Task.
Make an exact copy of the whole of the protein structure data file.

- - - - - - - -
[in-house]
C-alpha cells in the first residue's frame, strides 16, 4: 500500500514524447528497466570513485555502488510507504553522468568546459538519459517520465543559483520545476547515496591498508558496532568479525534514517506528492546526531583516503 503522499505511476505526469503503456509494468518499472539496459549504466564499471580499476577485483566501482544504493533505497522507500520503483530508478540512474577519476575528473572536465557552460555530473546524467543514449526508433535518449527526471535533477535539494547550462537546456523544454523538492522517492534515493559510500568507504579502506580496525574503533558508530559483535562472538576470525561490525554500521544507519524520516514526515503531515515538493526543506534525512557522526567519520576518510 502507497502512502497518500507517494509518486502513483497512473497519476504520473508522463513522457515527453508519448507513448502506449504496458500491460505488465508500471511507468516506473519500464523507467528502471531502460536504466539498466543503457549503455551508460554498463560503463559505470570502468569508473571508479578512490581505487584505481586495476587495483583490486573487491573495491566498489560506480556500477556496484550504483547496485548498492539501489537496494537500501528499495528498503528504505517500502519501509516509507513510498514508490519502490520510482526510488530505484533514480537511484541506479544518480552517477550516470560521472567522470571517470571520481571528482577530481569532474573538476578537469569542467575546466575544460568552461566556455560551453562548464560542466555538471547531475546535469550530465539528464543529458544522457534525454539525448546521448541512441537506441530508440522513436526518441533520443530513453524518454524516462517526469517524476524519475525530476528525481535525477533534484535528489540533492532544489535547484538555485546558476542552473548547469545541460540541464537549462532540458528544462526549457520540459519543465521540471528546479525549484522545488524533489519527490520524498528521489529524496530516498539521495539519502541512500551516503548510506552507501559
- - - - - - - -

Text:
[in-house]
C-alpha cells in the first residue's frame, strides 16, 4: 500500500514524447528497466570513485555502488510507504553522468568546459538519459517520465543559483520545476547515496591498508558496532568479525534514517506528492546526531583516503 503522499505511476505526469503503456509494468518499472539496459549504466564499471580499476577485483566501482544504493533505497522507500520503483530508478540512474577519476575528473572536465557552460555530473546524467543514449526508433535518449527526471535533477535539494547550462537546456523544454523538492522517492534515493559510500568507504579502506580496525574503533558508530559483535562472538576470525561490525554500521544507519524520516514526515503531515515538493526543506534525512557522526567519520576518510 502507497502512502497518500507517494509518486502513483497512473497519476504520473508522463513522457515527453508519448507513448502506449504496458500491460505488465508500471511507468516506473519500464523507467528502471531502460536504466539498466543503457549503455551508460554498463560503463559505470570502468569508473571508479578512490581505487584505481586495476587495483583490486573487491573495491566498489560506480556500477556496484550504483547496485548498492539501489537496494537500501528499495528498503528504505517500502519501509516509507513510498514508490519502490520510482526510488530505484533514480537511484541506479544518480552517477550516470560521472567522470571517470571520481571528482577530481569532474573538476578537469569542467575546466575544460568552461566556455560551453562548464560542466555538471547531475546535469550530465539528464543529458544522457534525454539525448546521448541512441537506441530508440522513436526518441533520443530513453524518454524516462517526469517524476524519475525530476528525481535525477533534484535528489540533492532544489535547484538555485546558476542552473548547469545541460540541464537549462532540458528544462526549457520540459519543465521540471528546479525549484522545488524533489519527490520524498528521489529524496530516498539521495539519502541512500551516503548510506552507501559